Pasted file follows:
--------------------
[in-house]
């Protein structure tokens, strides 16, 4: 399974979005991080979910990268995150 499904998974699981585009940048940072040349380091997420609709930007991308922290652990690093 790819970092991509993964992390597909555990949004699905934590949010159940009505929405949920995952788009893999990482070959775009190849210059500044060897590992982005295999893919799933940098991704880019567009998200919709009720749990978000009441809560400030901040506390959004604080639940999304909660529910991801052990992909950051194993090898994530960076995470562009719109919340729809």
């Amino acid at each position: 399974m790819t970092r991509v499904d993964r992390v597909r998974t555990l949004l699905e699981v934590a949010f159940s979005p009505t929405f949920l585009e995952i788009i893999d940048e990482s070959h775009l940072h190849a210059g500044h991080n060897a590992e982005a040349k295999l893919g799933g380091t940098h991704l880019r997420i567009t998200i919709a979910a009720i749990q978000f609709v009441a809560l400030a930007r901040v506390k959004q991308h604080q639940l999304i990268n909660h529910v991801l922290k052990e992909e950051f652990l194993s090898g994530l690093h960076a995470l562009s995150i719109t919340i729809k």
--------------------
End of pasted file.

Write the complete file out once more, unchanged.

[in-house]
């Protein structure tokens, strides 16, 4: 399974979005991080979910990268995150 499904998974699981585009940048940072040349380091997420609709930007991308922290652990690093 790819970092991509993964992390597909555990949004699905934590949010159940009505929405949920995952788009893999990482070959775009190849210059500044060897590992982005295999893919799933940098991704880019567009998200919709009720749990978000009441809560400030901040506390959004604080639940999304909660529910991801052990992909950051194993090898994530960076995470562009719109919340729809």
């Amino acid at each position: 399974m790819t970092r991509v499904d993964r992390v597909r998974t555990l949004l699905e699981v934590a949010f159940s979005p009505t929405f949920l585009e995952i788009i893999d940048e990482s070959h775009l940072h190849a210059g500044h991080n060897a590992e982005a040349k295999l893919g799933g380091t940098h991704l880019r997420i567009t998200i919709a979910a009720i749990q978000f609709v009441a809560l400030a930007r901040v506390k959004q991308h604080q639940l999304i990268n909660h529910v991801l922290k052990e992909e950051f652990l194993s090898g994530l690093h960076a995470l562009s995150i719109t919340i729809k």